Patterns and the rule of 3 (we take notice of things that form patterns or repeat, and 3 times or more is an indicator of a pattern). Especially if it's slightly different (a variant on play it as Black is flip the board left for right, the positions look different, and sometimes new things are seen).

and if all else fails, mnemonic devices (sparingly).

The more things you do, the more likely one will succeed when you need it. Just don't be like the guy that tried to remember all the lines of Understanding the Chess Openings using mnemonics, because even if he pulled it off for all 200 or so variations (theoretically possible but difficult as well as to maintain and time consuming), it probably wouldn't be a lot of use practically. Sometimes it's just confidence we've done all we can and we'll play good chess at the board.

Edo Tokyo

Edo Tokyo 2 months ago

@David_Flynn About the part:

"What's described by playing many games with a training partner is repetition (as well as active learning) which is a key aspect of memorisation. However when you stop repeating, things fade, and for anyone who has tried the chessable approach will know this problem as well as the overburden of workload. "

I do not think that you are right at all with this. Playing games with a training partner and chessable are like mixing whisky with nutella, they do not belong together.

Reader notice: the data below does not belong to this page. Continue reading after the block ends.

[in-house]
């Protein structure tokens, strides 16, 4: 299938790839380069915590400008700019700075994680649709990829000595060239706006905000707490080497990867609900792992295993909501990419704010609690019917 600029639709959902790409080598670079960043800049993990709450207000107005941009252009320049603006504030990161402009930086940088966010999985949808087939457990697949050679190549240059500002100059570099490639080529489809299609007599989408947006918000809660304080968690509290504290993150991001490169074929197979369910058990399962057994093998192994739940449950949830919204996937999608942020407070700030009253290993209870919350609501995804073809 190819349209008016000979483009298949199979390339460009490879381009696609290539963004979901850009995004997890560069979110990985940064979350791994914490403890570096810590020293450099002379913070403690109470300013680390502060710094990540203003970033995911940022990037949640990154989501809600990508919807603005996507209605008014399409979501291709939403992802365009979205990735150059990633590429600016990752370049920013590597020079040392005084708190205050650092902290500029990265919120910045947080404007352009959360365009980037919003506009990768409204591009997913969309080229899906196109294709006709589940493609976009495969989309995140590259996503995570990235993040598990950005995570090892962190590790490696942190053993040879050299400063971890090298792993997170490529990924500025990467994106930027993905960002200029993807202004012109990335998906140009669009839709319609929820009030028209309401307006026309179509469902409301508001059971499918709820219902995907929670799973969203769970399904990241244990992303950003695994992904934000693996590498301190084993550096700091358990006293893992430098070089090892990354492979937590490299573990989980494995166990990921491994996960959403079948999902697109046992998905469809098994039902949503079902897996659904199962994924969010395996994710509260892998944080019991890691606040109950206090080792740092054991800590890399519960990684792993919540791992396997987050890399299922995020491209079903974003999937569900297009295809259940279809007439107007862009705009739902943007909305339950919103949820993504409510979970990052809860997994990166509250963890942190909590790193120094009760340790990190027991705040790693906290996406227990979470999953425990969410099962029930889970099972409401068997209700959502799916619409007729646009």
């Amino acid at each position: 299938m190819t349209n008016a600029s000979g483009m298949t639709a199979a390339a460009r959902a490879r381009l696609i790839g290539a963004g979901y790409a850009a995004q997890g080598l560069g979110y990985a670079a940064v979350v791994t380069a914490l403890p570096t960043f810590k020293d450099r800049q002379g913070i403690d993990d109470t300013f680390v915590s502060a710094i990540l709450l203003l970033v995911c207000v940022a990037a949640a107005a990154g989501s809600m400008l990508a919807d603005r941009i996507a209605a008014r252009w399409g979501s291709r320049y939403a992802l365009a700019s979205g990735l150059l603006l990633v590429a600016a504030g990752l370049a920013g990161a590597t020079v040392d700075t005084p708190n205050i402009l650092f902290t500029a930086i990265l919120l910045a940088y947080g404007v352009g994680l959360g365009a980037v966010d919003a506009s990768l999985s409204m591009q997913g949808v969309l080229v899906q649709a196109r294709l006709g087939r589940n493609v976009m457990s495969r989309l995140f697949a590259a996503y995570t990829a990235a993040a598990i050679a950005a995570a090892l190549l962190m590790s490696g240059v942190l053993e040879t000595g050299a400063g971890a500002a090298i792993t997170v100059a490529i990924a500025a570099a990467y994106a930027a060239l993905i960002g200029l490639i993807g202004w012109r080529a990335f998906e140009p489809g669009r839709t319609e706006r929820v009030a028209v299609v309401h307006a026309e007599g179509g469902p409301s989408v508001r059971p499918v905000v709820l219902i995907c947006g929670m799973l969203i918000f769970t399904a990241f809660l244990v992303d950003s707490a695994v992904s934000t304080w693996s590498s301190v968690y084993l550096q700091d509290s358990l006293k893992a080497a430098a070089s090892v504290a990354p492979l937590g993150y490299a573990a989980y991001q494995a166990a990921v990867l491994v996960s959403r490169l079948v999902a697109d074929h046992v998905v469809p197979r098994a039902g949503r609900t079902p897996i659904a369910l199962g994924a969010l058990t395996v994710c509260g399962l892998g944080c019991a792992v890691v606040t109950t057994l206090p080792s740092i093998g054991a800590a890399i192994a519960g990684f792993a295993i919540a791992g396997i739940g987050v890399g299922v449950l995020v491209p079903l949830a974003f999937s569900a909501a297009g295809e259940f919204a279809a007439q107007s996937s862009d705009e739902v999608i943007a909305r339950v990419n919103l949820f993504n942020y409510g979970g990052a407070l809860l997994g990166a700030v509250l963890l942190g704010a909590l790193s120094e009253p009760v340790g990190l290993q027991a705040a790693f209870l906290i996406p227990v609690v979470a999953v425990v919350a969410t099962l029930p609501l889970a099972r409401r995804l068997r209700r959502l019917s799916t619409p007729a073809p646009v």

Playing serious games for training means to reacreate tournament conditions, serious chess, where you are in front of the chosen position and you play, let's say for 45 min. or 20 min. each a game. Then when you are playing seriously and thinking by yourself you learn, you discover a lot of nuances in a position. You make wrong decisions and your opponent gets the better hand, you analize why, then you play again and discover new things. After 5 or 6 games you get a very good feeeling for the position, you know naturally where the pieces belong, what is the best plan, etc. You play and enjoy chess with a training partner. I have been playing weekly training games in an opening decided beforehand for years with a training partner OTB, only after joining Chessmood and finding the right repertoire for me I began to win in a constant pattern.

With chessable, what do you  do? You are alone. Rehearsing lines that somebody wrote, trying to memorize all the lines (most of them worked out with engines, that many times people do not know how to handle them well). You do not think about the position you have in front of you, you do not feel the tension of playing the game. When you play a real game, you want to win. When you do chessable you want to remember the move that the author decided to get more points and keep up your streak...